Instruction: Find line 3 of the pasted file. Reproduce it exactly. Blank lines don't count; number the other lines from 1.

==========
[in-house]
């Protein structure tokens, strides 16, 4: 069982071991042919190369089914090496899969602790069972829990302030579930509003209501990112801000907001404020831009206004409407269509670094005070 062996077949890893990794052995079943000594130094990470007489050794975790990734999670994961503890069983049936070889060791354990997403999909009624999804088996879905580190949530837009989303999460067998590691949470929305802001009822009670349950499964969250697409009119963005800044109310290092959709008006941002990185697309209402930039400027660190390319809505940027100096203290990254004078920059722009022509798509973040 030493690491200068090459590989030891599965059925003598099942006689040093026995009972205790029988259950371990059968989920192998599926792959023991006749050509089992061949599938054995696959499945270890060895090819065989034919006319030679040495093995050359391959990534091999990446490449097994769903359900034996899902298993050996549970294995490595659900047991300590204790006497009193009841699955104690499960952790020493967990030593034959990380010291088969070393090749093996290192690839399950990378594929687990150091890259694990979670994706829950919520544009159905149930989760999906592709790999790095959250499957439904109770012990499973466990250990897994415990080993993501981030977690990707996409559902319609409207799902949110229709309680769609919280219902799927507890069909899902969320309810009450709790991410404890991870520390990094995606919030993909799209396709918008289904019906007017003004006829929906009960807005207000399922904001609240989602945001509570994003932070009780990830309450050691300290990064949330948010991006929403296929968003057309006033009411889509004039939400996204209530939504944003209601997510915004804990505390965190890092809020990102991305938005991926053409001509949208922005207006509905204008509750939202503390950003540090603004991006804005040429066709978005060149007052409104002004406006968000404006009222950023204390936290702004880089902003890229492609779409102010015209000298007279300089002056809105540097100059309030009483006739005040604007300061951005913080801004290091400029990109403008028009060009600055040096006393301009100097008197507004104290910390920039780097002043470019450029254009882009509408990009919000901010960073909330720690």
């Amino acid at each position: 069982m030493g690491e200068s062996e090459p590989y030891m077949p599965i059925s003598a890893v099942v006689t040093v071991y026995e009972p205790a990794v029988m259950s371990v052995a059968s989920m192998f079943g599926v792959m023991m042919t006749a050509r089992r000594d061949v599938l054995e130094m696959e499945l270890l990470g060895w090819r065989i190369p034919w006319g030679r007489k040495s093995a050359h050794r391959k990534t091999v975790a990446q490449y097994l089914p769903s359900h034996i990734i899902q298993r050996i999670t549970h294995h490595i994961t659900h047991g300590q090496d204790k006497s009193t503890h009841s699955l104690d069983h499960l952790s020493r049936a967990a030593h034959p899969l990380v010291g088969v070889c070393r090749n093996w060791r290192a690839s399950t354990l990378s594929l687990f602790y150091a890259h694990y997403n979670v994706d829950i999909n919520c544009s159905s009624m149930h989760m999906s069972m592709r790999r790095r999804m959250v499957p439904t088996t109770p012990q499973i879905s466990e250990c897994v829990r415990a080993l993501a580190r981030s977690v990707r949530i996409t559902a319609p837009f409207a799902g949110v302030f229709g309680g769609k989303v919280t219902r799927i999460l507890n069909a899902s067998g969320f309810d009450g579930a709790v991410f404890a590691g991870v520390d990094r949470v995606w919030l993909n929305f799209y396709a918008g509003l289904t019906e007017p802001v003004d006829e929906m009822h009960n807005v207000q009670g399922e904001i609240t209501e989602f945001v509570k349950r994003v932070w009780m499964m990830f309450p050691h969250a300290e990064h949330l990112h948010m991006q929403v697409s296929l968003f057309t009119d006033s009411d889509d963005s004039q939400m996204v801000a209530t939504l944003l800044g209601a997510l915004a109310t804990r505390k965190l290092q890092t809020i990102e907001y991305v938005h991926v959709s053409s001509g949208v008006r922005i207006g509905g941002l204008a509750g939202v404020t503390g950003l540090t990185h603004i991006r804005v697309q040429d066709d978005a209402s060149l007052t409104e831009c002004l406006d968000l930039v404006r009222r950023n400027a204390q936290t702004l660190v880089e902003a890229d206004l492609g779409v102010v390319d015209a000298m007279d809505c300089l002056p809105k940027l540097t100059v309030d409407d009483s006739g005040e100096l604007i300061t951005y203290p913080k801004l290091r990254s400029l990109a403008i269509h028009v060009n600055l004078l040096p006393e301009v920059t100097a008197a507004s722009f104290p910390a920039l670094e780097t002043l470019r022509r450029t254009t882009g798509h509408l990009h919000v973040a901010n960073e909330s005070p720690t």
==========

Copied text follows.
């Amino acid at each position: 069982m030493g690491e200068s062996e090459p590989y030891m077949p599965i059925s003598a890893v099942v006689t040093v071991y026995e009972p205790a990794v029988m259950s371990v052995a059968s989920m192998f079943g599926v792959m023991m042919t006749a050509r089992r000594d061949v599938l054995e130094m696959e499945l270890l990470g060895w090819r065989i190369p034919w006319g030679r007489k040495s093995a050359h050794r391959k990534t091999v975790a990446q490449y097994l089914p769903s359900h034996i990734i899902q298993r050996i999670t549970h294995h490595i994961t659900h047991g300590q090496d204790k006497s009193t503890h009841s699955l104690d069983h499960l952790s020493r049936a967990a030593h034959p899969l990380v010291g088969v070889c070393r090749n093996w060791r290192a690839s399950t354990l990378s594929l687990f602790y150091a890259h694990y997403n979670v994706d829950i999909n919520c544009s159905s009624m149930h989760m999906s069972m592709r790999r790095r999804m959250v499957p439904t088996t109770p012990q499973i879905s466990e250990c897994v829990r415990a080993l993501a580190r981030s977690v990707r949530i996409t559902a319609p837009f409207a799902g949110v302030f229709g309680g769609k989303v919280t219902r799927i999460l507890n069909a899902s067998g969320f309810d009450g579930a709790v991410f404890a590691g991870v520390d990094r949470v995606w919030l993909n929305f799209y396709a918008g509003l289904t019906e007017p802001v003004d006829e929906m009822h009960n807005v207000q009670g399922e904001i609240t209501e989602f945001v509570k349950r994003v932070w009780m499964m990830f309450p050691h969250a300290e990064h949330l990112h948010m991006q929403v697409s296929l968003f057309t009119d006033s009411d889509d963005s004039q939400m996204v801000a209530t939504l944003l800044g209601a997510l915004a109310t804990r505390k965190l290092q890092t809020i990102e907001y991305v938005h991926v959709s053409s001509g949208v008006r922005i207006g509905g941002l204008a509750g939202v404020t503390g950003l540090t990185h603004i991006r804005v697309q040429d066709d978005a209402s060149l007052t409104e831009c002004l406006d968000l930039v404006r009222r950023n400027a204390q936290t702004l660190v880089e902003a890229d206004l492609g779409v102010v390319d015209a000298m007279d809505c300089l002056p809105k940027l540097t100059v309030d409407d009483s006739g005040e100096l604007i300061t951005y203290p913080k801004l290091r990254s400029l990109a403008i269509h028009v060009n600055l004078l040096p006393e301009v920059t100097a008197a507004s722009f104290p910390a920039l670094e780097t002043l470019r022509r450029t254009t882009g798509h509408l990009h919000v973040a901010n960073e909330s005070p720690t």